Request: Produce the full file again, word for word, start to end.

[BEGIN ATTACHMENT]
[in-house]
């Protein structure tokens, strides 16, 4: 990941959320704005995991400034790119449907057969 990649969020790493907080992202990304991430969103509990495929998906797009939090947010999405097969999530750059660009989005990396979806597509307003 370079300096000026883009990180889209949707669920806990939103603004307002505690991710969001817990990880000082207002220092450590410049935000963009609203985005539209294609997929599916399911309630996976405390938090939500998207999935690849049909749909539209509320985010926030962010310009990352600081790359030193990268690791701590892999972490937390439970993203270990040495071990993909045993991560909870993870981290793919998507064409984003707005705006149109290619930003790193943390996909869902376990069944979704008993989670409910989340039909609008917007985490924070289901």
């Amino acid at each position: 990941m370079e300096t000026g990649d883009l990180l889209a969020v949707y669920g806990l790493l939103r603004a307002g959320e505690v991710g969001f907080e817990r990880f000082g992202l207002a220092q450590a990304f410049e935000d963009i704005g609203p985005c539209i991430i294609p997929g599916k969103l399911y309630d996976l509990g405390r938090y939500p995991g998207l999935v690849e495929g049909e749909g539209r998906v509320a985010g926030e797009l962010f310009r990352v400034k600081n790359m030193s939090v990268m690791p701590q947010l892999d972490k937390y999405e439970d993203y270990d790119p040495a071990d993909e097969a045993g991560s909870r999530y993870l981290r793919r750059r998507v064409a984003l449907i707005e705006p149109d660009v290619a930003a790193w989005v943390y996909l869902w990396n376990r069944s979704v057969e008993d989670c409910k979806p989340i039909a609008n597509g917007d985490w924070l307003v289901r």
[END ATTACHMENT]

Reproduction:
[in-house]
């Protein structure tokens, strides 16, 4: 990941959320704005995991400034790119449907057969 990649969020790493907080992202990304991430969103509990495929998906797009939090947010999405097969999530750059660009989005990396979806597509307003 370079300096000026883009990180889209949707669920806990939103603004307002505690991710969001817990990880000082207002220092450590410049935000963009609203985005539209294609997929599916399911309630996976405390938090939500998207999935690849049909749909539209509320985010926030962010310009990352600081790359030193990268690791701590892999972490937390439970993203270990040495071990993909045993991560909870993870981290793919998507064409984003707005705006149109290619930003790193943390996909869902376990069944979704008993989670409910989340039909609008917007985490924070289901």
């Amino acid at each position: 990941m370079e300096t000026g990649d883009l990180l889209a969020v949707y669920g806990l790493l939103r603004a307002g959320e505690v991710g969001f907080e817990r990880f000082g992202l207002a220092q450590a990304f410049e935000d963009i704005g609203p985005c539209i991430i294609p997929g599916k969103l399911y309630d996976l509990g405390r938090y939500p995991g998207l999935v690849e495929g049909e749909g539209r998906v509320a985010g926030e797009l962010f310009r990352v400034k600081n790359m030193s939090v990268m690791p701590q947010l892999d972490k937390y999405e439970d993203y270990d790119p040495a071990d993909e097969a045993g991560s909870r999530y993870l981290r793919r750059r998507v064409a984003l449907i707005e705006p149109d660009v290619a930003a790193w989005v943390y996909l869902w990396n376990r069944s979704v057969e008993d989670c409910k979806p989340i039909a609008n597509g917007d985490w924070l307003v289901r």